We won't earn many banner headlines or rise very high up the Match of the Day running order, but as long as we continue to stay in our present position that will be a fourth successive season of success.


I expected us to sneak a narrow win at Reading, but wasn't that surprised that we didn't.

If Brian McDermott's side remain in the bottom three, Saturday's result is as much a blip as only drawing at Wolves last season, or the 0-2 no-show at Blackburn in April.

And frankly Saturday was just poor, whereas the match at Ewood Park smacked of an element of 'couldn'tcareless-itis'.

As things stand we have to go to either Southampton on November 28 or QPR on February 2 and win, and perhaps draw the other to maintain the standard set last year.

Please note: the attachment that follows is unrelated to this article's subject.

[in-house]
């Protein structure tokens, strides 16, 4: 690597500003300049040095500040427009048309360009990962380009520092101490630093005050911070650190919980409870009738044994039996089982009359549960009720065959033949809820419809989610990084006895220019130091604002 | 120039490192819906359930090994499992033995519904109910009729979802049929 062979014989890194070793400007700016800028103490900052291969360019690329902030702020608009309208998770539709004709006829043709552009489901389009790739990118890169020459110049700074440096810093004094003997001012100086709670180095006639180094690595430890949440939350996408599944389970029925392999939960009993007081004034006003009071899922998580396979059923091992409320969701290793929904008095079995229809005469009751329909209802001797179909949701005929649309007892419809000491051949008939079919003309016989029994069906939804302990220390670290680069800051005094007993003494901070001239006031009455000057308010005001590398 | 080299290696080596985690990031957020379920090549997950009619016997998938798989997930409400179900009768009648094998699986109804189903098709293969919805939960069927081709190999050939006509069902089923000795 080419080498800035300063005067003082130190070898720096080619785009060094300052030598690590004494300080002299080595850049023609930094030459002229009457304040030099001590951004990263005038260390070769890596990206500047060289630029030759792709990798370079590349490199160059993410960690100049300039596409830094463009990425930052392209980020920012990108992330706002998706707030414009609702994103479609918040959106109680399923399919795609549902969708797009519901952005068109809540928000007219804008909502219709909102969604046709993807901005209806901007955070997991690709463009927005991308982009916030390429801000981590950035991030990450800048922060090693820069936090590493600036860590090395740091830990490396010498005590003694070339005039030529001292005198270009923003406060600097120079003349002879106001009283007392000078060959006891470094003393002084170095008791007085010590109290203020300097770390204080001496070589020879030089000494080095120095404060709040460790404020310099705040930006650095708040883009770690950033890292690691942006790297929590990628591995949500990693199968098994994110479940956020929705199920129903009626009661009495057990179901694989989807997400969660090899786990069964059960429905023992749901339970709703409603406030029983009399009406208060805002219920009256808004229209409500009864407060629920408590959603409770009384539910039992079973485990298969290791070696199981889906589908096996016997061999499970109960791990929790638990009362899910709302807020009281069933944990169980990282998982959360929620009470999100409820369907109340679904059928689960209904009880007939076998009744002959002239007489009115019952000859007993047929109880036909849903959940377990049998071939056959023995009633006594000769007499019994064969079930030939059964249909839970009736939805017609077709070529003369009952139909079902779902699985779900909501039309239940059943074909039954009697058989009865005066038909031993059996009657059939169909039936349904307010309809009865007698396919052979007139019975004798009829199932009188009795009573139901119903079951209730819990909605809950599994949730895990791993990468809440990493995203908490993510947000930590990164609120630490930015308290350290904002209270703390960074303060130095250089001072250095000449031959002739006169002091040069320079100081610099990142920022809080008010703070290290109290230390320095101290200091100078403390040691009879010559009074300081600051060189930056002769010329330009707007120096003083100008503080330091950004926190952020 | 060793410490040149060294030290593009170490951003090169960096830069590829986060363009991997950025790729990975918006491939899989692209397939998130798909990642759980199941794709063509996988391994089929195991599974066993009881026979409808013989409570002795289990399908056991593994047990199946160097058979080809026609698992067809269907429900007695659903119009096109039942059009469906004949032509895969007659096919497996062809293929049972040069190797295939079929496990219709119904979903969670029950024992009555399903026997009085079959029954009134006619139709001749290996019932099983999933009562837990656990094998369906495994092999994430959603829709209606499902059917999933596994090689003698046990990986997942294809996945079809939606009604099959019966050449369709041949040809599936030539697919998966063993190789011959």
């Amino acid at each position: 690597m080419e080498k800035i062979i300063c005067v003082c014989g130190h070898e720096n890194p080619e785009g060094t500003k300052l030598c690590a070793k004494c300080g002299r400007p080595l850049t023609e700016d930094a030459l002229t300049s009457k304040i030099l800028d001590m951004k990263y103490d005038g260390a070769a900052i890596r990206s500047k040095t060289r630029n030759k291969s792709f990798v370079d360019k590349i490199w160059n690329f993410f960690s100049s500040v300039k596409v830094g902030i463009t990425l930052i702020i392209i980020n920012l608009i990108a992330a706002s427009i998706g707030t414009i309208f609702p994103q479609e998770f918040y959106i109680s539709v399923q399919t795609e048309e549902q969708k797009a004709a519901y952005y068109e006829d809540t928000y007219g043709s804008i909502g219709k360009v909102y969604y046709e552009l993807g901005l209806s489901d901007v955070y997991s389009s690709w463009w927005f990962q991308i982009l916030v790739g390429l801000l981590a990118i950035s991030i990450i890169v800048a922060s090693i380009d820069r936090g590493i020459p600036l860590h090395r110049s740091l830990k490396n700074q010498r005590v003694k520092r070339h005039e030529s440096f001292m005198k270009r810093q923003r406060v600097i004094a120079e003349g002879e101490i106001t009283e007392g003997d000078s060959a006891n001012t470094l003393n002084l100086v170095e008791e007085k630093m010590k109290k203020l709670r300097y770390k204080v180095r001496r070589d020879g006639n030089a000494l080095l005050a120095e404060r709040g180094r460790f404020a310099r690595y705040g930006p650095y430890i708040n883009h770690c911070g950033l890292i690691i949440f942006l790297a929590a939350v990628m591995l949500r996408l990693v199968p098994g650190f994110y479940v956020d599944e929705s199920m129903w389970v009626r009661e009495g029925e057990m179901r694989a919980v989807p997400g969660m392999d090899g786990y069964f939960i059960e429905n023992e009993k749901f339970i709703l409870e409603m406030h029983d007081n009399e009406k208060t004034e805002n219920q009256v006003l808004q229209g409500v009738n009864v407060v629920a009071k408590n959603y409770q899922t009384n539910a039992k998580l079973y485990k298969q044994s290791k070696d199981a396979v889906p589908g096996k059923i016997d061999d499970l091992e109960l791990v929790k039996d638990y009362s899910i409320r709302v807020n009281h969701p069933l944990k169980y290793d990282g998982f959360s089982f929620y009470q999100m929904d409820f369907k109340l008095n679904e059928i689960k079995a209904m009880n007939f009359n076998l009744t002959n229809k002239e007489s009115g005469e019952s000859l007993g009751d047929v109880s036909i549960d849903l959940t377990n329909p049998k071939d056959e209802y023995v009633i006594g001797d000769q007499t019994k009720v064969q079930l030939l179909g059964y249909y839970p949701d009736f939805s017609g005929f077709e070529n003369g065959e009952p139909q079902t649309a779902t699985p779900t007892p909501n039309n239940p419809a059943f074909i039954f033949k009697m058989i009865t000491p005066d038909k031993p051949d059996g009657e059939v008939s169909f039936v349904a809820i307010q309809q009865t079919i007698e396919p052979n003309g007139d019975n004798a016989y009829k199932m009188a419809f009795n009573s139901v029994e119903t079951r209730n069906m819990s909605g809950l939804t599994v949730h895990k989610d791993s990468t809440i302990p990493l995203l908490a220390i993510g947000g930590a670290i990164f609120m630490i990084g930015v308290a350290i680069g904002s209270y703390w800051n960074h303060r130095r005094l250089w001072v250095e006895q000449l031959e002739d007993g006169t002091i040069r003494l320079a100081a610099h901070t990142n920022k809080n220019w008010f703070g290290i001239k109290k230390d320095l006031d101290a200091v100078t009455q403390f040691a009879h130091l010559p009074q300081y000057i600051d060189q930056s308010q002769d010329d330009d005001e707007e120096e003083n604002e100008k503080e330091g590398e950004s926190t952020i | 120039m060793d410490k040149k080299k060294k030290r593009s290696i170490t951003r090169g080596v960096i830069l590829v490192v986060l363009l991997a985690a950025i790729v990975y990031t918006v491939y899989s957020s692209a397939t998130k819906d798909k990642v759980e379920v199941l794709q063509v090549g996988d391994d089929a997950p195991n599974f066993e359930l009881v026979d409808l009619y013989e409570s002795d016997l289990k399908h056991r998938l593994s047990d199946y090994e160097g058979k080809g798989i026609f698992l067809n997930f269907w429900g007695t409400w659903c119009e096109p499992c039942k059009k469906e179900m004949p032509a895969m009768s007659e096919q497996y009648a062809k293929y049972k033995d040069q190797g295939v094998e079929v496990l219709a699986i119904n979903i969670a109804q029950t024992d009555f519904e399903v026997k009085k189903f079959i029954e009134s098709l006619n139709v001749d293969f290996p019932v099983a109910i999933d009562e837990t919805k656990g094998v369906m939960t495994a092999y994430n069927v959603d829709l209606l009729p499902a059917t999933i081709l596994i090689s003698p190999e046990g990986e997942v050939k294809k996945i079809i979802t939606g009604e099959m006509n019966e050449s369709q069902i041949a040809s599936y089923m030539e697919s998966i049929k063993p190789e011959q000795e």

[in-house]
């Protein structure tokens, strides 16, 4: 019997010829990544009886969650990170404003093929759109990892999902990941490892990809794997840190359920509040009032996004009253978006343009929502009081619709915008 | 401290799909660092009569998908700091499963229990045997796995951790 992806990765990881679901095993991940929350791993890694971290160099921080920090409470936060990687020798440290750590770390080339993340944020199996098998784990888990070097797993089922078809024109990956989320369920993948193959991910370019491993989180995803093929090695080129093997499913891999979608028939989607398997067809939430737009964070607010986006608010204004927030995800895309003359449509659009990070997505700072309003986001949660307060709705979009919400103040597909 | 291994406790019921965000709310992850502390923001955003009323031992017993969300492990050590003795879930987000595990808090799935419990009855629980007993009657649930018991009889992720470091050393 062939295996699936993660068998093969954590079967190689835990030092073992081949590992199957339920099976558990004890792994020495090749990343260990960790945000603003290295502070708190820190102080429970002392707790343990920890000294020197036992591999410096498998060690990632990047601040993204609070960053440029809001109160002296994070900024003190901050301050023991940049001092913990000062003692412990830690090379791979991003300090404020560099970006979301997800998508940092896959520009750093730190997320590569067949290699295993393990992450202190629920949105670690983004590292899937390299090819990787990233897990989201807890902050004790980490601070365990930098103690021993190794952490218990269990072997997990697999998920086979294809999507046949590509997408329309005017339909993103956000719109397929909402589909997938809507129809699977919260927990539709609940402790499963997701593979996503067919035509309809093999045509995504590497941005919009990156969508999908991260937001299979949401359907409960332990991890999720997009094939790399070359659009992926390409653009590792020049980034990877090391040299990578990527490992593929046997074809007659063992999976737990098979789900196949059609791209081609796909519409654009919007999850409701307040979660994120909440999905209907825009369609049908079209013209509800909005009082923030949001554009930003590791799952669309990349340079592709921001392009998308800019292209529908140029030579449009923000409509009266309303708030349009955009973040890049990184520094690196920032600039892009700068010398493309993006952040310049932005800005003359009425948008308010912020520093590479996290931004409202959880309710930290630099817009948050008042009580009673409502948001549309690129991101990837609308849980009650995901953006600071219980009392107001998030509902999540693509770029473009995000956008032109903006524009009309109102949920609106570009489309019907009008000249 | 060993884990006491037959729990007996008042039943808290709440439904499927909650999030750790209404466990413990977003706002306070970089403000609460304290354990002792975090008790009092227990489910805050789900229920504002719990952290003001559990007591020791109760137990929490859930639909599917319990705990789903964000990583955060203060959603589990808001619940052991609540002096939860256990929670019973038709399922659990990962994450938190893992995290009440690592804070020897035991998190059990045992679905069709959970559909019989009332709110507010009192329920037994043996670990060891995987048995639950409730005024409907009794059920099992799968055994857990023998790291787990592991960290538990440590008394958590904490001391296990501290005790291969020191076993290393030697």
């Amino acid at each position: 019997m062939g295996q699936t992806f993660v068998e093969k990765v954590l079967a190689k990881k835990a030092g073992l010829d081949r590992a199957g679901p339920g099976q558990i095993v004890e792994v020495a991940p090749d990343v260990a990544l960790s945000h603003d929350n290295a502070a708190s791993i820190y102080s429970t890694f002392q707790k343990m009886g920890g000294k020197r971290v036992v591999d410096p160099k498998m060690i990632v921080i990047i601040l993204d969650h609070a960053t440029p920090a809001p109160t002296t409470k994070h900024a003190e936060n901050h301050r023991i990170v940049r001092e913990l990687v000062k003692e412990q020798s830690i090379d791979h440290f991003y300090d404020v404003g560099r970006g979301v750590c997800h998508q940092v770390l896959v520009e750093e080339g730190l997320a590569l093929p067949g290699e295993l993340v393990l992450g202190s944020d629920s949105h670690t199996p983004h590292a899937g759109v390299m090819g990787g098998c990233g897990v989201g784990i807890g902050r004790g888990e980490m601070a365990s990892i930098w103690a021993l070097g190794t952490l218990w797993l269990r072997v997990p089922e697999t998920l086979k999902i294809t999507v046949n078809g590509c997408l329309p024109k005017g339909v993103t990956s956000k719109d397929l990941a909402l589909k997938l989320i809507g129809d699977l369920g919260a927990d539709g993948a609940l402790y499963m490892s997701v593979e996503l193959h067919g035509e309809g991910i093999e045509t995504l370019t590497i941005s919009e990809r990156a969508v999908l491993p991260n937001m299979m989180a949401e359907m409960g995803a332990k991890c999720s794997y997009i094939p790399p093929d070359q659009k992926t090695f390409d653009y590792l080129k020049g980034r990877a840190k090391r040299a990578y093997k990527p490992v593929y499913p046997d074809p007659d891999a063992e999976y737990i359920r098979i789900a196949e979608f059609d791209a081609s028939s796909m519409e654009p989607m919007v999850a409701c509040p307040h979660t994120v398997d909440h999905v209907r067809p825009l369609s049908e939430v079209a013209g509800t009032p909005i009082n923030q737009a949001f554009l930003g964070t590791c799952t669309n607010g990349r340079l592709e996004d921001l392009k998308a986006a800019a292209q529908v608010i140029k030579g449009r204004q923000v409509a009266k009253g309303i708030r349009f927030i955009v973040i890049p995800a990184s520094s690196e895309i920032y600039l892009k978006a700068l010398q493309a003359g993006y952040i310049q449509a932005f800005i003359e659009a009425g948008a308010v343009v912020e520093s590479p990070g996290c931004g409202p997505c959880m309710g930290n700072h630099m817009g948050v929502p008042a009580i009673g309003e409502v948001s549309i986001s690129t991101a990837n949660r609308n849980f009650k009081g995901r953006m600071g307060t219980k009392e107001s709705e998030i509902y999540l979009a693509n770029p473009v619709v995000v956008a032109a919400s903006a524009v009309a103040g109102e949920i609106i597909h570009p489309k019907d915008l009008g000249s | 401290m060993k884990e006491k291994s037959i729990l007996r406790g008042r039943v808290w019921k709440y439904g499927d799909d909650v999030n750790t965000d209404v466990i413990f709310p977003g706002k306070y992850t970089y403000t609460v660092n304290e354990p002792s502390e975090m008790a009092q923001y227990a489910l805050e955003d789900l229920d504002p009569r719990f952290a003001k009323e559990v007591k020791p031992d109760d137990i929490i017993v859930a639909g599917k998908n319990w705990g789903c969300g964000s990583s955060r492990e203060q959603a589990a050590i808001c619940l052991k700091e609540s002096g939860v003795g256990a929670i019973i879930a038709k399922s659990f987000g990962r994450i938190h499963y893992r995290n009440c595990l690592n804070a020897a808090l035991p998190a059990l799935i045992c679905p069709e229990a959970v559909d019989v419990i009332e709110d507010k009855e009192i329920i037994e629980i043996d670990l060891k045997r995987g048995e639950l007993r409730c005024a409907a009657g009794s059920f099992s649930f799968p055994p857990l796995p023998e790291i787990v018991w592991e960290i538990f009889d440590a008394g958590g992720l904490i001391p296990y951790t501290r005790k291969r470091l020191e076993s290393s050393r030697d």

And while it would be a major achievement to beat Manchester United on Saturday, or upset Everton the following week, our visit to St Mary's two weeks on Wednesday is now probably our most important fixture this side of Christmas.

We don't want to go back to recent times when anyone in desperate need of a victory would just have to wait for the Norwich fixture to come along because that would be three points in the bag. And that's perhaps the one consolation we can take from the Madejski Stadium.

Clean sheets might be nice, but ultimately they really only matter to goalkeeper and coaches, as last season at Carrow Road showed.

The fact that Reading must have thought that the Canaries' arrival would be the day they finally got off the mark – but didn't – just shows how we have become more awkward visitors to face since the opening day of the season.